Native American Church


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Native American Church insignia

Native American Church (NAC), also known as Peyotism and Peyote Religion, is a Native American religious movement characterized by mixed traditional and Christian beliefs and by sacramental use of the entheogen peyote. The religion originated in the U.S. state of Oklahoma in the late nineteenth century after peyote was introduced to the southern Great Plains from Mexico.[1][2][3] Today it is the most widespread indigenous religion among Native Americans in the United States, Canada, and Mexico, with an estimated 250,000 adherents as of the late twentieth century.[4][5][6][7]

History of the peyote religion

Peyote road

Peyote originated in pre-Columbian Mexico as a medicine and a means of mystic revelation or trance-induction. The drug spread north to tribes in the United States in the mid-nineteenth century and soon led to the development of the new religion, which may have crystallized around 1885 and thereafter began its spread.[3][7]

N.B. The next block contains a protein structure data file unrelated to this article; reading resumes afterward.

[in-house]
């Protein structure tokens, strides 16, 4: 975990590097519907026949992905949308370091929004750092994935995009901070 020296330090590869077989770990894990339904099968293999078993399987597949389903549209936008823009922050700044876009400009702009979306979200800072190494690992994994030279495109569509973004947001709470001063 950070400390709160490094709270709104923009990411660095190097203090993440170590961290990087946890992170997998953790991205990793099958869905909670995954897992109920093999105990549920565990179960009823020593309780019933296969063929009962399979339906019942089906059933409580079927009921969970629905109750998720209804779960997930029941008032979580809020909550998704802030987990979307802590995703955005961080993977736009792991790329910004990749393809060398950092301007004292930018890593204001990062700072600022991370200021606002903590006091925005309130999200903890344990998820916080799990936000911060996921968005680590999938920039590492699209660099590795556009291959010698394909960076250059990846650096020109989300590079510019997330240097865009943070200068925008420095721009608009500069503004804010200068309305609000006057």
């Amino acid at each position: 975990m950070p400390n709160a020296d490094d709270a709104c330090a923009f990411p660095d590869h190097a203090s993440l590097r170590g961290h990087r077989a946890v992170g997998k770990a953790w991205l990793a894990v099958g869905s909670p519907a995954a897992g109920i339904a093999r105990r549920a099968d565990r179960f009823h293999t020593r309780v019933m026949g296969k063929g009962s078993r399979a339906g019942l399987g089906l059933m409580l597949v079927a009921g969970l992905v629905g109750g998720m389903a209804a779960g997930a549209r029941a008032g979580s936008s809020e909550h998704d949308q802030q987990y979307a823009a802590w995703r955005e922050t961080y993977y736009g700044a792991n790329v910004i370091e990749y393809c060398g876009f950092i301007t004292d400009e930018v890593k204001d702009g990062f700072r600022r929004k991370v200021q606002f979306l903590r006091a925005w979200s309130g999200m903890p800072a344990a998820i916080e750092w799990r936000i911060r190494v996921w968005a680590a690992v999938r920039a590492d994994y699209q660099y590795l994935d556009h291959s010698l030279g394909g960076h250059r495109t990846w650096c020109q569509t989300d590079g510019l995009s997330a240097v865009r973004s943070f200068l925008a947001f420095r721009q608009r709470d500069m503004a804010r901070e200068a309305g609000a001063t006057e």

Peyotist's beliefs vary considerably from tribe to tribe. Half moon fireplaces usually have the biggest variety of varied religious beliefs, while Cross fire fireplaces primarily have Christian members in their chapters.[citation needed] This does not take in to account tribal entities supporting one another despite not being affiliated with Half moon or Cross fire fireplaces and vice versa.[citation needed]

Peyote buttons in the wild

Native American Church ceremonies have a form and structure that is adhered to as closely as possible. Like other traditional indigenous ways of life, fireplaces are passed down generation to generation from tribal entity to tribal entity. They are adhered to, with little variation, because they want to retain the structure to pass down to the next generation of family and relatives.[citation needed]